Eye On Illinois: Candidates for any Springfield office need a pension proposal



Does that word send a shiver down your taxpayer spine?

If not, extra context may help – or hurt. The Commission on Government Forecasting and Accountability’s recent report estimated Illinois’ unfunded pension liability at $130 billion in fiscal 2021.

Staggering as that figure may be, it’s the lowest since fiscal 2017 and represents a massive drop from $144.2 billion in fiscal 2020. Capitol News Illinois said Illinois’ five retirement funds are funded to 46.5%, up from 39% just last year and the best funding ratio since 2008.

The “good” news is based entirely on investment returns of around 25%, trouncing estimates of up to 7%. In other words, lawmakers haven’t made significant changes that will get us closer to a 1994 plan to have 90% funding by 2045, let alone COGFA’s suggestion of working toward 100% funding in 25 years or sooner.

Illinois could just pour money into the problem, but the $8.6 billion paid in fiscal 2021 accounted for 20% of the general fund, making it the second-largest line item behind K-12 education. Clearly investing in workforce, present and past, will always be a chief purpose of state coffers. But most government solutions for solving any problem involving spending more money, although Illinoisans already have a hefty tax and fee burden, so competition for resources is fierce.

The pension problem is so large it nearly goes without saying, as evidenced by time spent on the websites of people hoping to be elected governor.

Of four Republican candidates, only venture capitalist Jesse Sullivan references employee pensions on his issue page:

“A benefit earned is a promise made; we cannot violate our obligation to retired pensioners. That said, we cannot afford to dig a deeper hole – our state’s unfunded pension liability is preventing us from spending on other critical priorities. We must make common sense reforms to future benefits that give our state the freedom to spend on essential priorities like education and public safety. We must transition to a private sector style retirement plan as quickly as possible for new members.”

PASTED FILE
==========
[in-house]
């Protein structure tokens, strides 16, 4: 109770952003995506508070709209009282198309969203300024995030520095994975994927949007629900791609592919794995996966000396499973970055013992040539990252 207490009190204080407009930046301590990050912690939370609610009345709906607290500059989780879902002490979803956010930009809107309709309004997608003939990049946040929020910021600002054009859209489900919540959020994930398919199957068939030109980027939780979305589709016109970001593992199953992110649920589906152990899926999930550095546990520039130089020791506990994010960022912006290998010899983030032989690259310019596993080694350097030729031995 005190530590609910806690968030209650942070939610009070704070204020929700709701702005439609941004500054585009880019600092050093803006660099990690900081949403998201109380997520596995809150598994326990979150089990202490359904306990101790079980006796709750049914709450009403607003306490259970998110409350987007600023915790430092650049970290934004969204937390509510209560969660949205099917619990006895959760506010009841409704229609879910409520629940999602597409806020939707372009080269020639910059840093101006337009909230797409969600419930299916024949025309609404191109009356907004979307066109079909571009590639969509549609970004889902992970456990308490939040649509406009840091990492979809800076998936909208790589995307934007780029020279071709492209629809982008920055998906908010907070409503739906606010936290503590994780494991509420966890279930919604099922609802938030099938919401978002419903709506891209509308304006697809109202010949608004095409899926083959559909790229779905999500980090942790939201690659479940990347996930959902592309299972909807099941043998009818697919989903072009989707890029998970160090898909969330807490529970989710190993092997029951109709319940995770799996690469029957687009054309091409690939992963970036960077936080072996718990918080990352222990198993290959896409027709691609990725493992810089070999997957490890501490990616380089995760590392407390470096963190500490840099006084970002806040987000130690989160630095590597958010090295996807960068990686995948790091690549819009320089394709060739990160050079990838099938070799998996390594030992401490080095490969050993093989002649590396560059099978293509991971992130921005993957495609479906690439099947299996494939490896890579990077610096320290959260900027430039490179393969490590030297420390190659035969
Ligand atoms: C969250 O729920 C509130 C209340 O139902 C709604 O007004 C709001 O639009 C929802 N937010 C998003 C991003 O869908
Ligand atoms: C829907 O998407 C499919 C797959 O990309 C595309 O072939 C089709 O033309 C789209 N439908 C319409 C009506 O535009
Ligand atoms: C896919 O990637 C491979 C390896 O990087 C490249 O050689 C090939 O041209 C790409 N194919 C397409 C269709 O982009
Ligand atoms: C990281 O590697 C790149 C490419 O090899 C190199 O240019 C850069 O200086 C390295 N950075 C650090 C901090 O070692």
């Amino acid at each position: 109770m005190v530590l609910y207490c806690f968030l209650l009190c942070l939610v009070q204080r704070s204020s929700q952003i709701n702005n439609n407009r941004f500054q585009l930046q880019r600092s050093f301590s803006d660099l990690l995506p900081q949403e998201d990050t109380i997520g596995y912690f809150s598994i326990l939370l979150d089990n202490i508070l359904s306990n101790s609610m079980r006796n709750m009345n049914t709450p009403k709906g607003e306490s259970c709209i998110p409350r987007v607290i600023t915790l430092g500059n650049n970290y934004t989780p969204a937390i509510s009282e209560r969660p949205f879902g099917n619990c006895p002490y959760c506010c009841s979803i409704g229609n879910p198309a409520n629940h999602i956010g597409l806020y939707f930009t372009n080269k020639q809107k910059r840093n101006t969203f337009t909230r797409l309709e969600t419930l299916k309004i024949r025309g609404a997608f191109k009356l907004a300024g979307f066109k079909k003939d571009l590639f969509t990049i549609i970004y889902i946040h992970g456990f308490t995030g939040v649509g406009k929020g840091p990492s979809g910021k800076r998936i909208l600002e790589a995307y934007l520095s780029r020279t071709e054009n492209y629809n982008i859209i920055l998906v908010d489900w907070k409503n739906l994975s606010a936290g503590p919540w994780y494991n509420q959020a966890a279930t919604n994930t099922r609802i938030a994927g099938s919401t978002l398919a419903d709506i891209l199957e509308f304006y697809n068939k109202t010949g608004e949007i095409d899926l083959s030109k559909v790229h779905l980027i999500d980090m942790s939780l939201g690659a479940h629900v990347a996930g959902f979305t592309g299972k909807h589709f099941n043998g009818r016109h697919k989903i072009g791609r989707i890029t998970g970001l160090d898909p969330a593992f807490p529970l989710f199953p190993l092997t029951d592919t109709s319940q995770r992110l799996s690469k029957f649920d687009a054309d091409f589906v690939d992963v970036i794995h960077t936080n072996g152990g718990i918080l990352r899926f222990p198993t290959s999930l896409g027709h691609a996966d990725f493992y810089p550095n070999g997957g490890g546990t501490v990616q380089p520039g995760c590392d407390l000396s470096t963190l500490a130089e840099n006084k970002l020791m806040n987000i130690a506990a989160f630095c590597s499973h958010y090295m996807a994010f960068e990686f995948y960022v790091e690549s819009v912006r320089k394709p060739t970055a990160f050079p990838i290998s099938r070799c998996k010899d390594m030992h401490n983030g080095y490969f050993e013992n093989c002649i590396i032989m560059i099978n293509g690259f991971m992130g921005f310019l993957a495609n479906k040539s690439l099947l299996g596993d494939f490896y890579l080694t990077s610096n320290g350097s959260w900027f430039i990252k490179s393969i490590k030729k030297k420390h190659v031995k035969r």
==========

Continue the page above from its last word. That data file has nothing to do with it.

Incumbent Gov. JB Pritzker takes credit for “a public safety pension consolidation bill to save taxpayers billions that previous administrations failed to achieve for decades” and says he “reduced state pension liabilities with an employee pension buyout program.”

CNI notes Illinois initiated its buyout program in 2018, pre-Pritzker, but the General Assembly during his tenure extended it for three years, reducing the unfunded liability by $213 million in fiscal 2021.

Pensions aren’t Illinois’ only problem, but anyone seeking a Springfield office should offer detailed potential 12-figure solutions, with special attention to legislation lawmakers might actually approve.

Illinois must slay this dragon – and look beyond tax hikes to do so.

• Scott T. Holland writes about state government issues for Shaw Media. Follow him on Twitter @sth749. He can be reached at sholland@shawmedia.com.

via Shaw Local

December 14, 2021 at 06:49AM

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